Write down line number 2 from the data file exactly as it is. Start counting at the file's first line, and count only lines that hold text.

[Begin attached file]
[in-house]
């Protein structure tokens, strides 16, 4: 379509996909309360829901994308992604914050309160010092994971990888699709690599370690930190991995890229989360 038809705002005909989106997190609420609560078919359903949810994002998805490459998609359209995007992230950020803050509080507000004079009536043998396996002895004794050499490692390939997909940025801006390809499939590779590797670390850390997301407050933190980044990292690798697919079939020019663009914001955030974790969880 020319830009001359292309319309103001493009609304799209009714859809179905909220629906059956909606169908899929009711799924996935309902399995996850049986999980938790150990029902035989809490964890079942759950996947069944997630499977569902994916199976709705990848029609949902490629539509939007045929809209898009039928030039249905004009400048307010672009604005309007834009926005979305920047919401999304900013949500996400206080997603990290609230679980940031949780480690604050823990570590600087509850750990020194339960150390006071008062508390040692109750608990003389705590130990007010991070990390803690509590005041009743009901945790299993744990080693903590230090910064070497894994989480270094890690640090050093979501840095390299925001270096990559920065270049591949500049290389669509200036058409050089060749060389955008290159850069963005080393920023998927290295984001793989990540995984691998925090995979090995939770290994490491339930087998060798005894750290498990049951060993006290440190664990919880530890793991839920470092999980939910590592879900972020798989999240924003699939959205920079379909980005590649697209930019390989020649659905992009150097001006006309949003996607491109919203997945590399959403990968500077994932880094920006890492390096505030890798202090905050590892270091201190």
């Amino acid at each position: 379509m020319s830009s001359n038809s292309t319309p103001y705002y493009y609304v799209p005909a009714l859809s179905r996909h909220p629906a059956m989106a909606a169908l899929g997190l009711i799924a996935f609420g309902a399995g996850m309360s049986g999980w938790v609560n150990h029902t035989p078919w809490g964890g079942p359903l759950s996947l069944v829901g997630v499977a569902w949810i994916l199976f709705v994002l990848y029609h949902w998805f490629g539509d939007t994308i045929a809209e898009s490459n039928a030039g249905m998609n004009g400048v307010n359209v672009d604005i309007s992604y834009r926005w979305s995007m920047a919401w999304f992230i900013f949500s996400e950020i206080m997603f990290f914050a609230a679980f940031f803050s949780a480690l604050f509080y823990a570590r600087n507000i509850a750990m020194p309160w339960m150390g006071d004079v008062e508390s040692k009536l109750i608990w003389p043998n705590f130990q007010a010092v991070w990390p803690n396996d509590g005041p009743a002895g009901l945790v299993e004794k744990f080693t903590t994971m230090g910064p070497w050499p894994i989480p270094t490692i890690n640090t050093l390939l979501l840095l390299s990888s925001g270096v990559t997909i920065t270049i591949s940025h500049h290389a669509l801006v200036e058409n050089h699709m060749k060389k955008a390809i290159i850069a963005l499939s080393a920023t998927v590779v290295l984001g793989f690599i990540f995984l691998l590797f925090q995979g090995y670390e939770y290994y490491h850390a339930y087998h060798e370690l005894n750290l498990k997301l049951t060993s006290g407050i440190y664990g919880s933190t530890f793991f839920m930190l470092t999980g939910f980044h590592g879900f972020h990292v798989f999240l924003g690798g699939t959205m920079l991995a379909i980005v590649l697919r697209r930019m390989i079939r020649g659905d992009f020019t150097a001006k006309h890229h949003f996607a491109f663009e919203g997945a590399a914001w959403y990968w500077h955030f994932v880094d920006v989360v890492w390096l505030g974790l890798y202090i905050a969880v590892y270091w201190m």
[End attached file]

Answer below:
């Protein structure tokens, strides 16, 4: 379509996909309360829901994308992604914050309160010092994971990888699709690599370690930190991995890229989360 038809705002005909989106997190609420609560078919359903949810994002998805490459998609359209995007992230950020803050509080507000004079009536043998396996002895004794050499490692390939997909940025801006390809499939590779590797670390850390997301407050933190980044990292690798697919079939020019663009914001955030974790969880 020319830009001359292309319309103001493009609304799209009714859809179905909220629906059956909606169908899929009711799924996935309902399995996850049986999980938790150990029902035989809490964890079942759950996947069944997630499977569902994916199976709705990848029609949902490629539509939007045929809209898009039928030039249905004009400048307010672009604005309007834009926005979305920047919401999304900013949500996400206080997603990290609230679980940031949780480690604050823990570590600087509850750990020194339960150390006071008062508390040692109750608990003389705590130990007010991070990390803690509590005041009743009901945790299993744990080693903590230090910064070497894994989480270094890690640090050093979501840095390299925001270096990559920065270049591949500049290389669509200036058409050089060749060389955008290159850069963005080393920023998927290295984001793989990540995984691998925090995979090995939770290994490491339930087998060798005894750290498990049951060993006290440190664990919880530890793991839920470092999980939910590592879900972020798989999240924003699939959205920079379909980005590649697209930019390989020649659905992009150097001006006309949003996607491109919203997945590399959403990968500077994932880094920006890492390096505030890798202090905050590892270091201190």